Monday, July 21, 2008

Quotes: Genius

The idea in bold-face print is a summary of the quote. The number after the topic is the page on which the quote was found.

Genius 798 Perhaps genius is only in the expression. "Perhaps…he, whose genius appears deepest and truest, excels his fellows in nothing save the knack of expression…."Hawthorne: “The Procession of Life”

Genius 920 "Mad" is the verdict on people who speak beyond the ordinary as well as too wisely or too well. "Owen Warland had gone mad…how universally efficacious—how satisfactory, too, and soothing to the injured sensibility of narrowness and dullness—is this easy method of accounting for whatever lies beyond the world’s most ordinary scope; from Saint Paul’s days, down to our poor little artist of the beautiful, the same talisman has been applied to the elucidation of all mysteries in the words or deeds of men, who spoke or acted too wisely or too well." Hawthorne: “The Artist of the Beautiful”

Genius 938 The spirit of genius goes beyond the rules. "The very spirit of genius, muttered Copley to himself; how otherwise should this carver feel himself entitled to transcend all rules and make me ashamed of quoting them." Hawthorne: “Drowne’s Wooden Image”

Genius 952 "…there can never be an American genius." Hawthorne: “A Select Party”

Genius 118 You'll know a genius when all the dunces together speak against him. "When a genius appears in the world you may know him by this sign: that all the dunces are in confederacy against him." Jonathan Swift. Portable Curmudgeon.

Genius 209 "Genius is patience." French. Dictionary of Foreign Terms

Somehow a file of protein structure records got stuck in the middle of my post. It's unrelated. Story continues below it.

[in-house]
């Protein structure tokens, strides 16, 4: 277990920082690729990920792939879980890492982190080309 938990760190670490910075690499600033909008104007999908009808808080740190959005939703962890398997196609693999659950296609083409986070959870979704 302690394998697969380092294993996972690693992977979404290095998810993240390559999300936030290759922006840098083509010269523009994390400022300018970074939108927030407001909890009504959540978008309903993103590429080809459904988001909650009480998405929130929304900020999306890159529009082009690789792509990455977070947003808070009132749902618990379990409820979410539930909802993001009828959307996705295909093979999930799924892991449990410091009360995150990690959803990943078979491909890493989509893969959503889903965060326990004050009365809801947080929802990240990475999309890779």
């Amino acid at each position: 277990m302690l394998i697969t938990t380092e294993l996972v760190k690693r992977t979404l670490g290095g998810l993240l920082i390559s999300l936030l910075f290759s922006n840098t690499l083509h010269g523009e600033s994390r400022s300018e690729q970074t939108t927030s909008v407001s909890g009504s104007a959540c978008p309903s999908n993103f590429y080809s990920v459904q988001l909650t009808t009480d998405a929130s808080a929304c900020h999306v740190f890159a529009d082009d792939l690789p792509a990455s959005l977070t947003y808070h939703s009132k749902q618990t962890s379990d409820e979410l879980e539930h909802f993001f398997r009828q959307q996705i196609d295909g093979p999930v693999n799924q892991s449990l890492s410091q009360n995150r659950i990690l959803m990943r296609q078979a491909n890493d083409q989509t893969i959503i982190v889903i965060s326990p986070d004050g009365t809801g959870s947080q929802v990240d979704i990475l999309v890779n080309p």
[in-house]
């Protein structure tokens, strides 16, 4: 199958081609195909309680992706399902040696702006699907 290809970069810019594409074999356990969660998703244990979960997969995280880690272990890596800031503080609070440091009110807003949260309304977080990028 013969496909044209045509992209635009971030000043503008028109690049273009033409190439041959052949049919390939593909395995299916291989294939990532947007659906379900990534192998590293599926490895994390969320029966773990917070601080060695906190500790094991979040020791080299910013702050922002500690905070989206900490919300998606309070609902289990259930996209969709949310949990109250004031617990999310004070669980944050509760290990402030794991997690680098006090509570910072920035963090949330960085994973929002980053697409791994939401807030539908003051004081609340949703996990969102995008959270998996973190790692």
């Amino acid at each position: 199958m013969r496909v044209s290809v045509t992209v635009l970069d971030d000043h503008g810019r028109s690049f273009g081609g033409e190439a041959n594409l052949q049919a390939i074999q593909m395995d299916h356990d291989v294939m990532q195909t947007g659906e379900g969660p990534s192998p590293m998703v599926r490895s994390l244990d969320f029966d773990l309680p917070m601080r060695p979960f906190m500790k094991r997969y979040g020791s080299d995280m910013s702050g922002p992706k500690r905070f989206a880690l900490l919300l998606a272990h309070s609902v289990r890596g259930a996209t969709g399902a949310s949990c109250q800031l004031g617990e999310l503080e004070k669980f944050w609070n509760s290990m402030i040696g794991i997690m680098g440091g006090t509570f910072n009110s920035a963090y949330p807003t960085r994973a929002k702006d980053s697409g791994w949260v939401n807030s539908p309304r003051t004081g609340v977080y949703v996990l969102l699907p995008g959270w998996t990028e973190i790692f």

Genius 477 A true genius implies intuitive thoughts, stored experience, and a giant leap across the abyss. "…but to be a true genius, whether as a poet or a scientist, implies thought on a profound intuitive level—the drawing upon an inexhaustible store of miscellaneous experience absorbed and filed away in subterranean cellars of memory, and then making a mental leap across the dark void of ignorance." Robert Graves. “The Case for Xanthippe [Plato’s shrewish wife].” 1960. Gross, ed. Essays.

Genius 479 Genius thinks intuitively and then rationalizes. "…geniuses—minds which first think intuitively and then rationalize their feelings…." Robert Graves. “The Case for Xanthippe [Plato’s shrewish wife].” 1960. Gross, ed. Essays.

Genius 571 Genius poses new questions that others can later resolve. "The function of genius is not to give new answers, but to pose new questions, which time and mediocrity can resolve." H.R. Trevor-Roper. “Thomas Hobbes.” 1945. Gross, ed. Essays.

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